Using Video Imagery to Study Coastal Change: Whidbey Island

Science Center Objects

Video cameras overlook the coast along a beach on Whidbey Island, Island County at the northern boundary of Puget Sound in western Washington.

    Wet sand on a beach has a little shallow water with rocks and boulders, coastal cliffs in background.

    View of beach on Whidbey Island, looking north.

    The study area has some of the highest rates of coastal bluff retreat in Puget Sound. An interagency team led by the USGS is researching how extreme-storm water levels and waves affect bluff erosion and the movement of sediment along beaches. The video-based remote-sensing tools measure storm water levels, waves, currents, and beach, and bluff changes to property, infrastructure, and habitats. The data are initially being used to examine sediment transport that affects habitats for valued juvenile salmon, forage fish, and shellfish. In particular, the research is evaluating the extent that waves and sediment modify habitat complexity and its role in wave runup as well as shellfish biomass and diversity. Ultimately, the research will help guide and improve numerical model predictions of coastal and habitat change associated with sea-level rise, storms, and waves to inform resilience planning.

    Every half hour during daylight hours, the cameras collect snapshots and video for 10 minutes. Today’s most recent images are shown below. Please note that it takes 10 minutes for the images to be posted, once they are collected by the camera.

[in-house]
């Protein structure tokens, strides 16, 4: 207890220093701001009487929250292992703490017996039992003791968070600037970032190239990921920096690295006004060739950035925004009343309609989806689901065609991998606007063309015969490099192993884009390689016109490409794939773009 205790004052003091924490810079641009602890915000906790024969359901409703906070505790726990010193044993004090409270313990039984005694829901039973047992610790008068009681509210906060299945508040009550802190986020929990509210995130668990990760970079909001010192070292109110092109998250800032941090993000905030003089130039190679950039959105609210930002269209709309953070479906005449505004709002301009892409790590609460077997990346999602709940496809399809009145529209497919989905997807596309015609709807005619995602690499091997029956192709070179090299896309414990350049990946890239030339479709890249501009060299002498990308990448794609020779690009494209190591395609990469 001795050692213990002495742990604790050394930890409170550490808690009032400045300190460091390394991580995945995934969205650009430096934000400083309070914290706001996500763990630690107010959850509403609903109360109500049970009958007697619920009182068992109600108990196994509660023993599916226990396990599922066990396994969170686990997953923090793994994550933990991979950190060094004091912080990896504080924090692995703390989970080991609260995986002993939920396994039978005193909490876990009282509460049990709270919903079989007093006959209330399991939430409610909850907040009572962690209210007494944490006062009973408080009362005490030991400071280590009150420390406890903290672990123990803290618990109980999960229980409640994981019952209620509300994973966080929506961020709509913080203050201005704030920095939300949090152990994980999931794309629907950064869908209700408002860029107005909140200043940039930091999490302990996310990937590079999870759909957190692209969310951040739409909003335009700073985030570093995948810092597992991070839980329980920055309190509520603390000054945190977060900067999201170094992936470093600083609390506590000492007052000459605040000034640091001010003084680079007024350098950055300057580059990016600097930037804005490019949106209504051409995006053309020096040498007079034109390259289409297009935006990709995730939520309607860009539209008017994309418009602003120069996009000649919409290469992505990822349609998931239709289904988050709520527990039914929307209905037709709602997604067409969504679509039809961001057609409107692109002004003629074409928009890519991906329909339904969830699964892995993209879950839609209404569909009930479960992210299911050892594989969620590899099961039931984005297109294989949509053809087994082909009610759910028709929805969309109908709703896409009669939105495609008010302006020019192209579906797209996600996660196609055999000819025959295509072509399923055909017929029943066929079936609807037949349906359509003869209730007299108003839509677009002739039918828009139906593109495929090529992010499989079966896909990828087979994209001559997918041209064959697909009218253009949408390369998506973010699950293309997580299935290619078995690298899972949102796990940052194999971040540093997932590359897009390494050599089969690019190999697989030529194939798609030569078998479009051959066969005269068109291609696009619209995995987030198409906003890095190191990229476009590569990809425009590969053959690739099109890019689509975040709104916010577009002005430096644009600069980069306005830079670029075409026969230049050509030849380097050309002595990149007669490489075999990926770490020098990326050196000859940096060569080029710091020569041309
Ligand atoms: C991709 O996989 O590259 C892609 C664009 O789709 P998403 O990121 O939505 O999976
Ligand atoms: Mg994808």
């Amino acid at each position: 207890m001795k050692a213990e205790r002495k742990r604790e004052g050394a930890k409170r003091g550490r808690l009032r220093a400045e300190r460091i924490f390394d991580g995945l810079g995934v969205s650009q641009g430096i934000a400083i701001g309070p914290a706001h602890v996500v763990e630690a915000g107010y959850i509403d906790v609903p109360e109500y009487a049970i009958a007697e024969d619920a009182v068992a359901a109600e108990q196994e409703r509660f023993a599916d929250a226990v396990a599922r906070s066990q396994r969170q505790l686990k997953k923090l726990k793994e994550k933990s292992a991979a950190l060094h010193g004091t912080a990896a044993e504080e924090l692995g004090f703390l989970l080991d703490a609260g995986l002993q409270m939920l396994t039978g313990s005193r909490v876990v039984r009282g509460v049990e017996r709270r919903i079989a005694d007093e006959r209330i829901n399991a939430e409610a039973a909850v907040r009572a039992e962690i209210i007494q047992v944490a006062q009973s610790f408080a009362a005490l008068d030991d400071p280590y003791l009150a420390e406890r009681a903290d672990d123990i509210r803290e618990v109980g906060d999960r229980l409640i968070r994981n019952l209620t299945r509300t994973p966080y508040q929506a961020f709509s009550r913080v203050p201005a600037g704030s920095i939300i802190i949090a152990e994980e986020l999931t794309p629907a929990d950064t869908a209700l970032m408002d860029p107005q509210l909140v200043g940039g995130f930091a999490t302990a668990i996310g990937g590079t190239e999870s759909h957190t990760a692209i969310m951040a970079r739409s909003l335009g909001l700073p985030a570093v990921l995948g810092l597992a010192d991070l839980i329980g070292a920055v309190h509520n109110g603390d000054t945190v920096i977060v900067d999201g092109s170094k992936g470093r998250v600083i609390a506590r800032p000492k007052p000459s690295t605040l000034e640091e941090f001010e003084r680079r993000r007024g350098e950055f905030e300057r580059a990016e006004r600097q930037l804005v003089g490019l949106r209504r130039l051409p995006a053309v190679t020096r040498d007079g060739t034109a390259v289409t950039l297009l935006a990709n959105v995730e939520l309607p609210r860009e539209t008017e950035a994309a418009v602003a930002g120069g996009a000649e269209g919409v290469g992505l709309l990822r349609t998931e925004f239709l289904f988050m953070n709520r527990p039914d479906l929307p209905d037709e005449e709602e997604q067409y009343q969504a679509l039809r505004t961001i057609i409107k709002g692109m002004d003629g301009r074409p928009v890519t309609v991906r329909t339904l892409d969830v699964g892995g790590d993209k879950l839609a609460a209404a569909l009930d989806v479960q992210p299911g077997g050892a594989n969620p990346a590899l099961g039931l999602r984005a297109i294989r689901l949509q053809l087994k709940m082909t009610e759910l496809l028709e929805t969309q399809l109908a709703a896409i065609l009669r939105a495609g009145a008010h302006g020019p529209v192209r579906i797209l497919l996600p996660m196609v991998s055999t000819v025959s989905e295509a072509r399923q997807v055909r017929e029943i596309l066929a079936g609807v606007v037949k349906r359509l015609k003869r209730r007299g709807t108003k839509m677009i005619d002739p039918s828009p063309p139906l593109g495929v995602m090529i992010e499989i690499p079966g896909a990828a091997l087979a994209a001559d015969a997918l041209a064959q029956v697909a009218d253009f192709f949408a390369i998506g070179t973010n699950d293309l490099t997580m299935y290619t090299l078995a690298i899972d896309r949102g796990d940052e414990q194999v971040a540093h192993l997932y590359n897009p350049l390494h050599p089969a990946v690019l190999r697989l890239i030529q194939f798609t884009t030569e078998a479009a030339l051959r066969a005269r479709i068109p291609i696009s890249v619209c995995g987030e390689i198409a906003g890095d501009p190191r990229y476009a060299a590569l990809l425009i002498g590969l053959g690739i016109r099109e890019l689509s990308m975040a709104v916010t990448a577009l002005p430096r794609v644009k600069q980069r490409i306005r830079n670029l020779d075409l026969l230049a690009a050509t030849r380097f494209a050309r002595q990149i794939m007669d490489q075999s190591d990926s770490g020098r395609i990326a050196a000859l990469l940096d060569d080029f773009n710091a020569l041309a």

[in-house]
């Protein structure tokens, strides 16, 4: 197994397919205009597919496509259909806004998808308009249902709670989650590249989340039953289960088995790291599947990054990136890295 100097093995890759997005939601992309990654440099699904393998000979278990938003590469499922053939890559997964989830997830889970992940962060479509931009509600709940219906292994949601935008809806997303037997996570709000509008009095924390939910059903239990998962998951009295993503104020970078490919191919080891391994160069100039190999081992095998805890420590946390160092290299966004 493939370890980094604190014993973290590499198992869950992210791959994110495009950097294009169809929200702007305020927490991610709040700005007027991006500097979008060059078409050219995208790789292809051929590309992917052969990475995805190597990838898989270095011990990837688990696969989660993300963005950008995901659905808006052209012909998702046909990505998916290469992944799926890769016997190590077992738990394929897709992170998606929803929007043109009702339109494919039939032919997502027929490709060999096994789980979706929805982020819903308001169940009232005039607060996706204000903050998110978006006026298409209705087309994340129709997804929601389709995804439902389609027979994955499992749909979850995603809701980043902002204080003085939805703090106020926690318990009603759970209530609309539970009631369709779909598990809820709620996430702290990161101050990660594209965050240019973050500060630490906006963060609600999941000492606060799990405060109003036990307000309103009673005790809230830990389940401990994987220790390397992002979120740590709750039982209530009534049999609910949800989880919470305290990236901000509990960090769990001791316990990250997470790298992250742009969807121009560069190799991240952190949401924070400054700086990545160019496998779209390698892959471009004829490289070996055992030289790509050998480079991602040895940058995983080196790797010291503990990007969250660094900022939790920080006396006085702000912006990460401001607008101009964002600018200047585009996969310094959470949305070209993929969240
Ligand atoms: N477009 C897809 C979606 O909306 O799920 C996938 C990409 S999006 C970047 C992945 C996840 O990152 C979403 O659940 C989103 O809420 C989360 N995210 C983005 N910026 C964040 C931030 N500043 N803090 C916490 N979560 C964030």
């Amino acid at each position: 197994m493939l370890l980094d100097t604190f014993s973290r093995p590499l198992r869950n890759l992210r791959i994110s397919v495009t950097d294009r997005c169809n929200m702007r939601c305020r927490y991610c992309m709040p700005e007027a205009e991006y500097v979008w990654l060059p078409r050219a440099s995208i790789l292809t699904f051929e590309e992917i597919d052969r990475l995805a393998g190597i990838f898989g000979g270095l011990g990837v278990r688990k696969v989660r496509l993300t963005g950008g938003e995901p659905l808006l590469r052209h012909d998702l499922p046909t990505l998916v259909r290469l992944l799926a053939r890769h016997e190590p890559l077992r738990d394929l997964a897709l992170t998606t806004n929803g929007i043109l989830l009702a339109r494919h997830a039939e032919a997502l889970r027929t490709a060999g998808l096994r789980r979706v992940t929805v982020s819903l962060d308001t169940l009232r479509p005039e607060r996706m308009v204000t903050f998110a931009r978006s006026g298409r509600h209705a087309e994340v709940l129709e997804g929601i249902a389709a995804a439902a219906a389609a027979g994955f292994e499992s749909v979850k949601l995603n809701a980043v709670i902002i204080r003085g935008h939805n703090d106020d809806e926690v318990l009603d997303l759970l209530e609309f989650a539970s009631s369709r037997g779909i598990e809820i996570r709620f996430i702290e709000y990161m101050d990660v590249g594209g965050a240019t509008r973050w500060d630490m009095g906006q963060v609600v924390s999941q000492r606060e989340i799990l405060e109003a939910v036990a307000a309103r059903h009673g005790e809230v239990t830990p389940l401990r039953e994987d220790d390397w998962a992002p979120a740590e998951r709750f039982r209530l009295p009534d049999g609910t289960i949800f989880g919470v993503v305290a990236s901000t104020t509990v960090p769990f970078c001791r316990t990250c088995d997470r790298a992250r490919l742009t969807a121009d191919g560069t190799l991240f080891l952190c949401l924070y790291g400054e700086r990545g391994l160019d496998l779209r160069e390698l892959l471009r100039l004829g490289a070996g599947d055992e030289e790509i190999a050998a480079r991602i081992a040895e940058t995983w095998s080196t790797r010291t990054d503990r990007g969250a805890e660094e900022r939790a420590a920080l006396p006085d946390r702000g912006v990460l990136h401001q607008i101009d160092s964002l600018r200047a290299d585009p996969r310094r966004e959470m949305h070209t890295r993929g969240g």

Currently, video cameras are installed at these locations:

    These and other images are used to remotely sense a range of processes, including:

    • shoreline position,
    • sandbar migration,
    • rip-channel formation,
    • wave run-up on the beach,
    • alongshore current, and
    • nearshore bathymetry.

    Please note: If old photos are displayed, cameras may be temporarily offline.


    The snapshot is the first frame of the video, just like a standard photo.

    Camera 1 Snapshot [Larger version]

    Camera 2 Snapshot [Larger version]


    Timex (time-exposure) images

    A timex is a time-averaged image of all frames, smoothing away surface waves and determining the location of persistent wave-breaking (indicative of shallow sandbars).

    Camera 1 Timex Image [Larger version]

    Camera 2 Timex Image​​​​​​​ [Larger version]


    Variance images

    A “variance” image shows the standard deviation of pixel intensity throughout the video, and it is useful for determining how much variation or movement is occurring at a given location.

    Camera 1 Variance Image [Larger version]

    Camera 2 Variance Image [Larger version]


    Bright images

    A “bright” image shows the brightest pixel values throughout the video, useful for identifying the position of maximum wave run-up on the beach, position of all breaking waves, and sea-state.

    Camera 1 Bright Image [Larger version]

    Camera 2 Bright Image [Larger version]


    Dark images

    A “dark” image shows the darkest pixel values throughout the video, useful for tracking sediment plumes, tracking floating debris, and filtering out breaking waves.

    Camera 1 Dark Image [Larger version]

    Camera 2 Dark Image [Larger version]